Mediterranean Diet Reduces Risk of Early Death in Women

Women who adhered to a Mediterranean diet lived much longer than others who didn’t, a new study found.

According to the study, which followed more than 25,000 women for 25 years, higher adherence to the Mediterranean diet was associated with one-fifth lower relative risk of mortality, which could be partially explained by multiple cardiometabolic risk factors.

Surprising Results

In the study, published Friday in JAMA Network Open, researchers examined medical data and dietary information of 25,315 women between 1993 and 1996. Then, they reevaluated those women’s data between 2018 and 2023.

The results showed that closely following a Mediterranean diet reduced the risk of early death by 23%. Furthermore, it cut the risk of dying from cancer by 17%, and dying from cardiovascular disease by 20%.

Senior study author and cardiologist Dr. Samia Mora told CNN in an email: “For women interested in longevity, our study shows that following a Mediterranean dietary pattern could result in about one quarter reduction in risk of death over more than 25 years with benefit for both cancer and cardiovascular mortality, the top causes of death.”

Increased Benefit

The study lead author and associate professor of molecular epidemiology at Uppsala University in Sweden, Shafqat Ahmad, pointed to the increased benefits of following a Mediterranean diet.

He told CNN: “There was a graded stepwise increase in benefit — the more committed the more benefit.” Ahmad explained that each increase in adherence to this dietary style was associated with a 6% lower risk of all-cause mortality and a 5% reduced risk of dying from either heart disease or cancer.

What is a Mediterranean Diet?

The Mediterranean diet is based on fruits and vegetables, whole grains, beans and seeds, as well as small quantities of nuts and healthy fats like extra virgin olive oil. It discourages the use of other fats, such as butter, in addition to sugar and refined or processed foods.

It carefully uses red meat. At the same time, it increases emphasis on eating healthy oily fish, which contain Omega-3 fatty acids. Also, eggs, dairy and poultry are consumed in smaller portions than in the traditional Western diet.

Mediterranean Diet Reduces Risk of Early Death in Women
Mediterranean Diet

Dr. David Katz, a specialist in preventive and lifestyle medicine, said: “In this study, adherence to the Mediterranean diet was a proxy for diet quality. Those who adhered most closely were eating more legumes, more vegetables, more fruits, less meat, and less processed meats.”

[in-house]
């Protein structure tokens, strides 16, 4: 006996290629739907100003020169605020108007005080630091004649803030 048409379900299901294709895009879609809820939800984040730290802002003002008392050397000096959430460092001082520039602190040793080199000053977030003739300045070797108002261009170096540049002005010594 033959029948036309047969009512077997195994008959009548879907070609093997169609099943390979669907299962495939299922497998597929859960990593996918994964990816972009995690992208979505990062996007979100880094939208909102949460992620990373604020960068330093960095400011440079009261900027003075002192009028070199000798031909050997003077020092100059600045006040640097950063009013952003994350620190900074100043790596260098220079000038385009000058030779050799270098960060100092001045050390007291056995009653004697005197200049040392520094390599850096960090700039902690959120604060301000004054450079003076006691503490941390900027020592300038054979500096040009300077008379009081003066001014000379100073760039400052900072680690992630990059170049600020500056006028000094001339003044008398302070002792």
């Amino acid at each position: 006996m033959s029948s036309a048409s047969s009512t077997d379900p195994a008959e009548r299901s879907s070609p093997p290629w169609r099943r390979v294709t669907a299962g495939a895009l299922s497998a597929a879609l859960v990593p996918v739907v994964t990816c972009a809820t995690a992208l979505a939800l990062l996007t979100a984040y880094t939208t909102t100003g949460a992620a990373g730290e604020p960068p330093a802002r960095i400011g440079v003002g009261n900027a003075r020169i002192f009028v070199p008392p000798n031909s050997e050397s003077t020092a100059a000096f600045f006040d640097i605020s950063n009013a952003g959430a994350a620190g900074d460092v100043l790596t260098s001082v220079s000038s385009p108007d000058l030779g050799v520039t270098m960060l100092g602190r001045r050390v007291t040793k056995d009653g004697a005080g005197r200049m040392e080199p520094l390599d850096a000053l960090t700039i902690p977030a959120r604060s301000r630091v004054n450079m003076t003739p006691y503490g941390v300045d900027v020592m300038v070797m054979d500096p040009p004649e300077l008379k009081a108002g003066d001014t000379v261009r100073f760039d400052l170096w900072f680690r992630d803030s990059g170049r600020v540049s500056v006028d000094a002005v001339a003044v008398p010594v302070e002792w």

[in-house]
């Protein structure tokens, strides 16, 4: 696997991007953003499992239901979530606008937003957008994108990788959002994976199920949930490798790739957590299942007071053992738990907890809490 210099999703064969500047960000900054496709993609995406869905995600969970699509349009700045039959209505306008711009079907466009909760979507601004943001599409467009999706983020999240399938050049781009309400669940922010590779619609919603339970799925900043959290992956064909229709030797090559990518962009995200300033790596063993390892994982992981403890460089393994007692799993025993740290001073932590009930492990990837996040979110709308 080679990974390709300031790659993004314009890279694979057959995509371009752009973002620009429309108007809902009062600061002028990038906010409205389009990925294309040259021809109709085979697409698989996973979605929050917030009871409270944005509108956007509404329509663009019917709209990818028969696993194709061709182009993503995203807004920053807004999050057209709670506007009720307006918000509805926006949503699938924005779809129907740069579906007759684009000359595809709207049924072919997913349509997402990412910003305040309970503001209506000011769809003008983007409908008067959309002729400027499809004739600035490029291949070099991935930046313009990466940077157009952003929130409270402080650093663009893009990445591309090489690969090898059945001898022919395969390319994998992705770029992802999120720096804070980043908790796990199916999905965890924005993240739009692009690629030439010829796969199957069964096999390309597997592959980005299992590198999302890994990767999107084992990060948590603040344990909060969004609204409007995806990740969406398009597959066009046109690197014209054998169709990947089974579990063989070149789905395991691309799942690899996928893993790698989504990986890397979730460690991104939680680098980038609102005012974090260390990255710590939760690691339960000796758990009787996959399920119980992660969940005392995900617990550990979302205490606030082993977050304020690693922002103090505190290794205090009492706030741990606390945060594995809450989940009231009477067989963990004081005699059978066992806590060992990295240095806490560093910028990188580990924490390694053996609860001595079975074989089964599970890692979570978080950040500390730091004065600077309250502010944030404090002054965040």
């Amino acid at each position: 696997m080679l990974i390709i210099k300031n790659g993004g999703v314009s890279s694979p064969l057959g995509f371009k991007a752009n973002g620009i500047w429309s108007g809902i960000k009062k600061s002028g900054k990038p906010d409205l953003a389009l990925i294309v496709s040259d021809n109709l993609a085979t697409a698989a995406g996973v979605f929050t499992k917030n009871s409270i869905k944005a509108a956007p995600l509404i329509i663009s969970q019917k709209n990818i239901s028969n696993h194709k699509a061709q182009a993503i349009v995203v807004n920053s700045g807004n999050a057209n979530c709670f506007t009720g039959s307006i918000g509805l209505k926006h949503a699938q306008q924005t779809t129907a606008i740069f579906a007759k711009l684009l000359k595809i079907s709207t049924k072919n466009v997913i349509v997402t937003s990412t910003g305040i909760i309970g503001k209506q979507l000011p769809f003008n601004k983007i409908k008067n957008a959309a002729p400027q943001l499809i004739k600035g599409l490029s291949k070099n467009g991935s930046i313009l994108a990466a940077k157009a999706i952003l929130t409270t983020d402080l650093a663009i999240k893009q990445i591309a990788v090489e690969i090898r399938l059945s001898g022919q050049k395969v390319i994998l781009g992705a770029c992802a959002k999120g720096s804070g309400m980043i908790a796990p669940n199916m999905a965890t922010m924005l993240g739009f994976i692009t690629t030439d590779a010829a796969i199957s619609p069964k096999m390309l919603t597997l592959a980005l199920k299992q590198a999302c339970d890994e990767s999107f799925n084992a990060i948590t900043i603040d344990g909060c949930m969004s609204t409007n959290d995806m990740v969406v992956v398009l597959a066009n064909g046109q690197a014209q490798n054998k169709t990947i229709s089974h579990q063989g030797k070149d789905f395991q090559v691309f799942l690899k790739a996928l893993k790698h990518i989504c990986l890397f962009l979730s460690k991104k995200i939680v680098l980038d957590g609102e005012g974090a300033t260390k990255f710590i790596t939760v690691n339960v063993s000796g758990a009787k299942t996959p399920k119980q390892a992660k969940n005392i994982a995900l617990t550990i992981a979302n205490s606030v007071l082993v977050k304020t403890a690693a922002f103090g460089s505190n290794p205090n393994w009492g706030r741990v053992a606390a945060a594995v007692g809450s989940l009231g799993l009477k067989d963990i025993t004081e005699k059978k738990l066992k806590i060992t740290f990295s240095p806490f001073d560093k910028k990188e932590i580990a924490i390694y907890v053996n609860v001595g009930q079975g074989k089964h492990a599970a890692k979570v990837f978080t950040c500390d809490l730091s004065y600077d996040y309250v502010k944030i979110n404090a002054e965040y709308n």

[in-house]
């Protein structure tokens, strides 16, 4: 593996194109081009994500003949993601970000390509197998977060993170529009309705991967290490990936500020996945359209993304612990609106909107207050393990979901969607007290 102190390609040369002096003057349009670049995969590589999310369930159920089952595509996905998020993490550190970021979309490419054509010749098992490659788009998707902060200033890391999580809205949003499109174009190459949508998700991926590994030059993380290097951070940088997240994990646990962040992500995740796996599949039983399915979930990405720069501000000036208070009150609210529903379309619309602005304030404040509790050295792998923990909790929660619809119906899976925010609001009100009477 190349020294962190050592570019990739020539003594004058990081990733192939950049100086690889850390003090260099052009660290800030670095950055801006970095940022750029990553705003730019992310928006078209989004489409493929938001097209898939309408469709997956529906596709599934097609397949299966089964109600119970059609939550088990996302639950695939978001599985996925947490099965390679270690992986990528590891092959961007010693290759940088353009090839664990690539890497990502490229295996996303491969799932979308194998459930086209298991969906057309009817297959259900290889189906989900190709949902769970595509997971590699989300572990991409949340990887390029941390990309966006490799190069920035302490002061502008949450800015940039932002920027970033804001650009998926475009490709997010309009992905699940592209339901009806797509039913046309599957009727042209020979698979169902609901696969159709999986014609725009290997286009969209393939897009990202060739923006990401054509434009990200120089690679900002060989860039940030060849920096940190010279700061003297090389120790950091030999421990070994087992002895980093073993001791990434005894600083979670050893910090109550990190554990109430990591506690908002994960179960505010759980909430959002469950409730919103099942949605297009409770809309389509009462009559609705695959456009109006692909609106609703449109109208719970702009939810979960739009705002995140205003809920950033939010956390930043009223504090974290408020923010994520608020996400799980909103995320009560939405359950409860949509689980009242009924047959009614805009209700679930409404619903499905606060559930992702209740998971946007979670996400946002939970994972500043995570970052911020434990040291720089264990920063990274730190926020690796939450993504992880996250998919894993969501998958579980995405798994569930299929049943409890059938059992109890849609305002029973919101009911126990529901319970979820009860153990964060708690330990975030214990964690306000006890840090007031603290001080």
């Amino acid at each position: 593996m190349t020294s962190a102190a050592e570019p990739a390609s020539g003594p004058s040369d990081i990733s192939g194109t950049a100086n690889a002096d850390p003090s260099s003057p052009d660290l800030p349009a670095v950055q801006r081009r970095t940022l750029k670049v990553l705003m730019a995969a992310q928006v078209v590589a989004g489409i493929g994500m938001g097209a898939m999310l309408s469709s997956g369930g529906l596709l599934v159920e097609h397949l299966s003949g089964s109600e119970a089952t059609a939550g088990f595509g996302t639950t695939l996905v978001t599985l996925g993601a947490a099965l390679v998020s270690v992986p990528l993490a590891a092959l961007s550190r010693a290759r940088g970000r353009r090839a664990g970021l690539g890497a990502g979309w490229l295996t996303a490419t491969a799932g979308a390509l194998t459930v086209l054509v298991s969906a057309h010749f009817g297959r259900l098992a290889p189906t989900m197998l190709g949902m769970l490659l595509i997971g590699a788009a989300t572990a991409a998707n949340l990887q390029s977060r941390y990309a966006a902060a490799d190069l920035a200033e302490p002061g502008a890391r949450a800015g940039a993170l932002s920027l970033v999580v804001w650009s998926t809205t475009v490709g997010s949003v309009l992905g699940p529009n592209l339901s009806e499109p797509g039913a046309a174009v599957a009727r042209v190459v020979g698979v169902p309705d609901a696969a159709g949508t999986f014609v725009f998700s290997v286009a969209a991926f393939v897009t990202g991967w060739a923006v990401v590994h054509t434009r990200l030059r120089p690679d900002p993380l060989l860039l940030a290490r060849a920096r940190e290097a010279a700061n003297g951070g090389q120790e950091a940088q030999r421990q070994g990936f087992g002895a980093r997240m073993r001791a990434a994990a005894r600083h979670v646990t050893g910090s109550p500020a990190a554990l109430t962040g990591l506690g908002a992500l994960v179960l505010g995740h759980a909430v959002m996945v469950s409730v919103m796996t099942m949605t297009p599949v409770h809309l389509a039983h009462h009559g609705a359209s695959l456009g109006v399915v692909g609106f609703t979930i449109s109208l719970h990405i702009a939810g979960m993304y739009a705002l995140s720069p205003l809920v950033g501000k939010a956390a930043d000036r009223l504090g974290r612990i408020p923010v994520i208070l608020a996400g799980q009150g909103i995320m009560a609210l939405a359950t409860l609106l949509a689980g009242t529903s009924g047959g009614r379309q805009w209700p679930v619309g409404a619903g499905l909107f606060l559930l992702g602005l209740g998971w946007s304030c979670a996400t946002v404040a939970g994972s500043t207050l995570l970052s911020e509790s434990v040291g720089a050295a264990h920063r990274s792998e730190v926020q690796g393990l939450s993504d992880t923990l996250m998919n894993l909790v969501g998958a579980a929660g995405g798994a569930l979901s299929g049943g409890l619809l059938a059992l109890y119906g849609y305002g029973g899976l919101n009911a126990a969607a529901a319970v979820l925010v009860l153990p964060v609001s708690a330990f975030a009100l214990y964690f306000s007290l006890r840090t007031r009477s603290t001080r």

Healthy Choice

The study results align with previous studies that showed the benefits of healthy diets, including the Mediterranean diet.

In this respect, Dr. Katz said: “The finding is entirely consistent with many other studies of the now famously healthful Mediterranean diet.” He added: “We may be comfortable inferring that a high-quality diet did, indeed, ‘cause’ a lower risk of death.”

Katz noted that the study corrects the “distortions” of the Mediterranean diet. He said: “In the US, simply adding olive oil to French fries might result in someone claiming to be ‘on’ the Mediterranean diet.” However, the study corrects this by looking at all the “key features of a ‘true’ Mediterranean diet, and thus precludes that kind of misrepresentation,” he said.

Studying Women

The Mediterranean diet has a long list of renowned scientific benefits. It may lower the risk for breast cancer, dementia, depression, diabetes, high cholesterol and memory loss.

Furthermore, adherence to this eating style can result in stronger bones, a healthier heart and a longer life. It is also a great choice for healthy weight loss. However, all these data have few details on how the Mediterranean diet may affect women.

Women have different characteristics than men. A woman’s brain functions differently on a molecular level than a man’s brain. The size of a woman’s heart can vary from a man’s heart, and women can show different symptoms for a heart attack than men. The way women metabolize medications is different from men. Additionally, factors like menarche and menopause create an entire category of health risks specific to women.

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